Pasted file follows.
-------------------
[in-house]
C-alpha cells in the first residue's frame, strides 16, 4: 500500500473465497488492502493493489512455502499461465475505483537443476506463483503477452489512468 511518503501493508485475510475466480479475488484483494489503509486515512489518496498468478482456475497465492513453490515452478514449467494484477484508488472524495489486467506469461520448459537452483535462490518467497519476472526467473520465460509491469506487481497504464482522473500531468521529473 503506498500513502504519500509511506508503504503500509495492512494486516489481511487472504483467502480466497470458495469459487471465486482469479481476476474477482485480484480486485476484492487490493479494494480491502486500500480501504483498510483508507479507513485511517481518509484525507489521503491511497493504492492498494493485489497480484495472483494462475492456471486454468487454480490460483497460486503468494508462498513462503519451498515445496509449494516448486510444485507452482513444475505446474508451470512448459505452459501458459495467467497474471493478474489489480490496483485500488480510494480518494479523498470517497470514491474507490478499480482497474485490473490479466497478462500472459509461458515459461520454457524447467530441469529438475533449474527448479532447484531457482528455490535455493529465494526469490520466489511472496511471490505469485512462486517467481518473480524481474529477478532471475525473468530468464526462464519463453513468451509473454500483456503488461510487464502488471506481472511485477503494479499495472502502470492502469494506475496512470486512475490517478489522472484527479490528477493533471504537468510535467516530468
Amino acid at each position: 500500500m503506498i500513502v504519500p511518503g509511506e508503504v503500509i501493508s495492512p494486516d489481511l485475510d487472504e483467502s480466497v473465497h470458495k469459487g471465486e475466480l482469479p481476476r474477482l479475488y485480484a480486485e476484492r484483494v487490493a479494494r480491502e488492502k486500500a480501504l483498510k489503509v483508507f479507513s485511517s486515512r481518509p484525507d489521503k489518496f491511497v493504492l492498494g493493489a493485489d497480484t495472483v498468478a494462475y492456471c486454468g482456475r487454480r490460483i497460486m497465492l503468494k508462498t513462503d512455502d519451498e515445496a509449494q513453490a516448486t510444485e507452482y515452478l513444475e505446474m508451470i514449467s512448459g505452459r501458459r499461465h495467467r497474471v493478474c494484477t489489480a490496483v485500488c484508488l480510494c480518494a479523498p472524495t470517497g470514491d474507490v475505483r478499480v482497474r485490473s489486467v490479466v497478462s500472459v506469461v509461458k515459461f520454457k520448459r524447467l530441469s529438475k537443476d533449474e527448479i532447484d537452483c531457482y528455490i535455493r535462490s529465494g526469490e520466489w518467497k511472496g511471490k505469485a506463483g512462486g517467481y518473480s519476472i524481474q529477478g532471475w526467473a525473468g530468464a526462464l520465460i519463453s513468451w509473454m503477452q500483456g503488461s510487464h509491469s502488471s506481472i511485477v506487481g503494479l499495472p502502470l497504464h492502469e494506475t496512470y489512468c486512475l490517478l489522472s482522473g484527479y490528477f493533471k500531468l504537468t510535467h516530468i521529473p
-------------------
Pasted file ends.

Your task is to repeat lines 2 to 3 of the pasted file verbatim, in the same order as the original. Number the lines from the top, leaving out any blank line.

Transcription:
C-alpha cells in the first residue's frame, strides 16, 4: 500500500473465497488492502493493489512455502499461465475505483537443476506463483503477452489512468 511518503501493508485475510475466480479475488484483494489503509486515512489518496498468478482456475497465492513453490515452478514449467494484477484508488472524495489486467506469461520448459537452483535462490518467497519476472526467473520465460509491469506487481497504464482522473500531468521529473 503506498500513502504519500509511506508503504503500509495492512494486516489481511487472504483467502480466497470458495469459487471465486482469479481476476474477482485480484480486485476484492487490493479494494480491502486500500480501504483498510483508507479507513485511517481518509484525507489521503491511497493504492492498494493485489497480484495472483494462475492456471486454468487454480490460483497460486503468494508462498513462503519451498515445496509449494516448486510444485507452482513444475505446474508451470512448459505452459501458459495467467497474471493478474489489480490496483485500488480510494480518494479523498470517497470514491474507490478499480482497474485490473490479466497478462500472459509461458515459461520454457524447467530441469529438475533449474527448479532447484531457482528455490535455493529465494526469490520466489511472496511471490505469485512462486517467481518473480524481474529477478532471475525473468530468464526462464519463453513468451509473454500483456503488461510487464502488471506481472511485477503494479499495472502502470492502469494506475496512470486512475490517478489522472484527479490528477493533471504537468510535467516530468
Amino acid at each position: 500500500m503506498i500513502v504519500p511518503g509511506e508503504v503500509i501493508s495492512p494486516d489481511l485475510d487472504e483467502s480466497v473465497h470458495k469459487g471465486e475466480l482469479p481476476r474477482l479475488y485480484a480486485e476484492r484483494v487490493a479494494r480491502e488492502k486500500a480501504l483498510k489503509v483508507f479507513s485511517s486515512r481518509p484525507d489521503k489518496f491511497v493504492l492498494g493493489a493485489d497480484t495472483v498468478a494462475y492456471c486454468g482456475r487454480r490460483i497460486m497465492l503468494k508462498t513462503d512455502d519451498e515445496a509449494q513453490a516448486t510444485e507452482y515452478l513444475e505446474m508451470i514449467s512448459g505452459r501458459r499461465h495467467r497474471v493478474c494484477t489489480a490496483v485500488c484508488l480510494c480518494a479523498p472524495t470517497g470514491d474507490v475505483r478499480v482497474r485490473s489486467v490479466v497478462s500472459v506469461v509461458k515459461f520454457k520448459r524447467l530441469s529438475k537443476d533449474e527448479i532447484d537452483c531457482y528455490i535455493r535462490s529465494g526469490e520466489w518467497k511472496g511471490k505469485a506463483g512462486g517467481y518473480s519476472i524481474q529477478g532471475w526467473a525473468g530468464a526462464l520465460i519463453s513468451w509473454m503477452q500483456g503488461s510487464h509491469s502488471s506481472i511485477v506487481g503494479l499495472p502502470l497504464h492502469e494506475t496512470y489512468c486512475l490517478l489522472s482522473g484527479y490528477f493533471k500531468l504537468t510535467h516530468i521529473p